Blaine resident advocates for wrongfully convicted
For the past eight years, Blaine resident Joan Treppa has been crusading for the release of five Wisconsin men who she felt were wrongfully convicted for the 1992 death of a co-worker.
Treppa wrote “Reclaiming Lives: Pursuing Justice for Six Innocent Men,” which American Book Fest recently recognized as the best book for 2017 in the category of True Crime: Non-Fiction.
The book centers around the death of Tom Monfils and the convictions of six men, but it also raises awareness that there are many innocent men and women behind bars.
One life sentence was overturned well before Treppa became involved and another man was released a few months ago due to poor health, but four of the “Monfils Six” are still serving life sentences.
“This was a wrong that still needs to be set right,” Treppa said.
“The book was to tell the story of what I call the collateral damage of wrongful convictions, which is the wrongfully accused, their families and loved ones,” she said. “I felt it was time that their voices be heard because as soon as you’re sent to prison nobody listens to you anymore. My role has been to be an outside voice for these people.”
Treppa self-published the book, which can be purchased through Amazon.
The Monfils case
Tom Monfils, 35, was found dead on Nov. 21, 1992, in a pulp vat at the James River mill in Green Bay, Wisconsin. A weight was tied around his neck and investigators said his body had also been beaten.
Six men were arrested April 12, 1995, more than two years after Monfils died. They were all charged with first-degree murder. They were tried and sentenced later that year to life in prison.
Senior federal U.S. District Court Judge Myron Gordon in 2001 ruled that the evidence against Mike Piaskowski was insufficient to sustain a conviction and he was released from prison five-and-a-half years after his conviction.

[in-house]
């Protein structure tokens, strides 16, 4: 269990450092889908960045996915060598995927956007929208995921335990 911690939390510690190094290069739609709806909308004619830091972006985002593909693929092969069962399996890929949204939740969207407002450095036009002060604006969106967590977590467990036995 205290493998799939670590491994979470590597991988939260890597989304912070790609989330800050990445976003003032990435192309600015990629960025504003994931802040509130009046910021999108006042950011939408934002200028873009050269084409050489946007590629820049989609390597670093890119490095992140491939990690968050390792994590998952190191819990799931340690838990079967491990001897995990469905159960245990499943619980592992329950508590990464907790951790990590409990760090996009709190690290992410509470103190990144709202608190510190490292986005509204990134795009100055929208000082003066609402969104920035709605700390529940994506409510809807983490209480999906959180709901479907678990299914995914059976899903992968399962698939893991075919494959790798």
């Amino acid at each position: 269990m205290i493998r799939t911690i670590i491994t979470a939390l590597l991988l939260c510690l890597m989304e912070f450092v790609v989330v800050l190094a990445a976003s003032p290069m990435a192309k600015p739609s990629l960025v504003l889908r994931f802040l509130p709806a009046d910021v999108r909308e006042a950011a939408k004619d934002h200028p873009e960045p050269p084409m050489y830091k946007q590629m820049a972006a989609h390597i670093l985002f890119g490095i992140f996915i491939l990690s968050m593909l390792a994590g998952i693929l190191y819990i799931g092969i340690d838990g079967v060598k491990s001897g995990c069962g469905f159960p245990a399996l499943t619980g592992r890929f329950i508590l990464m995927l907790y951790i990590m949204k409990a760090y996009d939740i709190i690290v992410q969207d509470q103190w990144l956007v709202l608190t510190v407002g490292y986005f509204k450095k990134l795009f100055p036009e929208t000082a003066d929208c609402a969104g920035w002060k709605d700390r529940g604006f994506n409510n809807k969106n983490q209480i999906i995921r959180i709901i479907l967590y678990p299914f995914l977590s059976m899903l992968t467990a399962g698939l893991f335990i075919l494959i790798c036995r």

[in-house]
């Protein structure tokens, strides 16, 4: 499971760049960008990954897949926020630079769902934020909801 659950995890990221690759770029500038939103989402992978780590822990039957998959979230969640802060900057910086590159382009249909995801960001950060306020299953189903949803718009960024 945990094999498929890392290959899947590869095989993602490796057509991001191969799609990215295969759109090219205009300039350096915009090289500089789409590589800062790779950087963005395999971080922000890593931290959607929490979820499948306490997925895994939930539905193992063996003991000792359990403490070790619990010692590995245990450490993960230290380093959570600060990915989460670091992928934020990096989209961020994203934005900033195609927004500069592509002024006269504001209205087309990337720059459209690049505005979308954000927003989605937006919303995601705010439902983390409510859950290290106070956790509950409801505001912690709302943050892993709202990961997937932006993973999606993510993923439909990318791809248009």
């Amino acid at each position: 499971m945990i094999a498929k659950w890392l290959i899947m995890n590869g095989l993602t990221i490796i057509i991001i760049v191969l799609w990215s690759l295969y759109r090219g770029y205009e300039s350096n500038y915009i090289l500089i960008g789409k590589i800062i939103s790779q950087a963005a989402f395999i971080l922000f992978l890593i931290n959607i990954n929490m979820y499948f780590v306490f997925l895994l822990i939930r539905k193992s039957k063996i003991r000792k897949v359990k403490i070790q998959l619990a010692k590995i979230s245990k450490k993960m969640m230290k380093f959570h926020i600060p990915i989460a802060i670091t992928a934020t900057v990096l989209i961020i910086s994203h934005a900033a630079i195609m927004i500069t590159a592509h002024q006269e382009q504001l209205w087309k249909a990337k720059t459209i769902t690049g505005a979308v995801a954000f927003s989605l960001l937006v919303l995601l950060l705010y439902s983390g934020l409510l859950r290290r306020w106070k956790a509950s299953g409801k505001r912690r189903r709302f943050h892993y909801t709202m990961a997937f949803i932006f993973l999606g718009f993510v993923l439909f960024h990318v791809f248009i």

Dale Basten, 76, was granted parole in September 2017 due to poor health and he is now in an assisted living facility in Wisconsin.
Michael Hirn, 53, Michael Johnson, 70, Keith Kutzka, 66, and Reynold Moore, 71, are now in four separate medium-security prisons in Wisconsin, Treppa said.
Denis Gullickson and John Gaie wrote “The Monfils Conspiracy: The Conviction of Six Innocent Men” in 2009. Treppa could not just put the book down and forget what she had read.
As a child, Treppa was the frequent victim of bullies. While she was reading Gullickson’s book, she felt the legal system that strives for fair and balanced judgment had bullied these six blue-collar men by selectively highlighting facts that built the case against these men while leaving out other information that may have left reasonable doubt in the minds of the jurors.
“These men were labeled as murderers and union thugs without people knowing the real facts,” she said.
Treppa became involved with the Minnesota Innocence Project, which strives to free the wrongfully convicted. The national non-profit organization, Innocence Project, was founded in 1992.
The National Registry of Exonerations reports 2,145 exonerations and more than 18,750 years lost on its website. Eyewitness misidentification, false confessions and misapplications of forensic science are the leading reasons why innocent people are sent to prison.
Kutska was granted an evidentiary hearing in a Wisconsin courtroom in 2015. His attorneys wanted to present a theory that Monfils had committed suicide.
James Bayorgeon, the Wisconsin judge who heard the original cases in 1995, came out of retirement to hear the new information and decided that a new trial would not be granted for Kutzka.